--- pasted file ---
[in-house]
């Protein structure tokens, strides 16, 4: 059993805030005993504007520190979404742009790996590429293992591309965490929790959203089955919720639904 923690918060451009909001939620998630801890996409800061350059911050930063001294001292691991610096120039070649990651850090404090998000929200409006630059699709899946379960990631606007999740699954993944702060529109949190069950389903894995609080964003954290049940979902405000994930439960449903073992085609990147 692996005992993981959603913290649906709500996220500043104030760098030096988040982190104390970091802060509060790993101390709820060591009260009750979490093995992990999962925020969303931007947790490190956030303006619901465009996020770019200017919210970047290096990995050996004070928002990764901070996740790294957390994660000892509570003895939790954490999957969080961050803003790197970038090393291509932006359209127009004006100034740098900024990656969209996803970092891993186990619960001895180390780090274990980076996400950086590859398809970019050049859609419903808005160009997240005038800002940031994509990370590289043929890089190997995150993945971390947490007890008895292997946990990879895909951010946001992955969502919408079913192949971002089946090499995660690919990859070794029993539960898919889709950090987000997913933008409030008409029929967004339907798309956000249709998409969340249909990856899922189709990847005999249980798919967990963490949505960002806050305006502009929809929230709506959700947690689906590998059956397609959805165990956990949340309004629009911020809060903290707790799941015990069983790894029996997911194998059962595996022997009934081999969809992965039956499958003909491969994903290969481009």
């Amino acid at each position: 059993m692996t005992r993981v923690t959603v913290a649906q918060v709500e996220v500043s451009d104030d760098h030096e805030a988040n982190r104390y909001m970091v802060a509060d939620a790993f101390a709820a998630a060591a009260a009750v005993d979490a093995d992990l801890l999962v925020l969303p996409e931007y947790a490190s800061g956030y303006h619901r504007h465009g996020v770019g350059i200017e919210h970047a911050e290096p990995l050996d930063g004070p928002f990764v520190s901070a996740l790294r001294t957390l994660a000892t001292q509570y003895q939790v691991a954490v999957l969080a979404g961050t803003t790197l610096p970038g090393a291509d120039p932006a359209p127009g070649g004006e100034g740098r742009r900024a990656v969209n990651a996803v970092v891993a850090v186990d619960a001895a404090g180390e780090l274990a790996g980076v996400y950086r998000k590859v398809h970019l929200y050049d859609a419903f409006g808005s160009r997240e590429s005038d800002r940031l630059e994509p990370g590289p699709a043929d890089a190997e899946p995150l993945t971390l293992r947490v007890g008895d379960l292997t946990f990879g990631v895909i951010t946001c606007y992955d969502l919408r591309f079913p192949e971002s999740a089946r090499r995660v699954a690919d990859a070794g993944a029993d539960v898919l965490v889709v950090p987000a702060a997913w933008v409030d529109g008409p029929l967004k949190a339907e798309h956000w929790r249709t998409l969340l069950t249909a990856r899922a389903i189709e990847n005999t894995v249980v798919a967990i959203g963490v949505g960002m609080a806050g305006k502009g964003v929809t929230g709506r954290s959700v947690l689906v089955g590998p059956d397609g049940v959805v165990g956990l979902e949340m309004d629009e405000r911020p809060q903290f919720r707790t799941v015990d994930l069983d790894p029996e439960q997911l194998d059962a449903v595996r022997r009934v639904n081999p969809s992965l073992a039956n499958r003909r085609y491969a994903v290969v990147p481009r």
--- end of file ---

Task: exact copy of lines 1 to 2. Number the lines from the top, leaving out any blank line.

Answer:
[in-house]
């Protein structure tokens, strides 16, 4: 059993805030005993504007520190979404742009790996590429293992591309965490929790959203089955919720639904 923690918060451009909001939620998630801890996409800061350059911050930063001294001292691991610096120039070649990651850090404090998000929200409006630059699709899946379960990631606007999740699954993944702060529109949190069950389903894995609080964003954290049940979902405000994930439960449903073992085609990147 692996005992993981959603913290649906709500996220500043104030760098030096988040982190104390970091802060509060790993101390709820060591009260009750979490093995992990999962925020969303931007947790490190956030303006619901465009996020770019200017919210970047290096990995050996004070928002990764901070996740790294957390994660000892509570003895939790954490999957969080961050803003790197970038090393291509932006359209127009004006100034740098900024990656969209996803970092891993186990619960001895180390780090274990980076996400950086590859398809970019050049859609419903808005160009997240005038800002940031994509990370590289043929890089190997995150993945971390947490007890008895292997946990990879895909951010946001992955969502919408079913192949971002089946090499995660690919990859070794029993539960898919889709950090987000997913933008409030008409029929967004339907798309956000249709998409969340249909990856899922189709990847005999249980798919967990963490949505960002806050305006502009929809929230709506959700947690689906590998059956397609959805165990956990949340309004629009911020809060903290707790799941015990069983790894029996997911194998059962595996022997009934081999969809992965039956499958003909491969994903290969481009």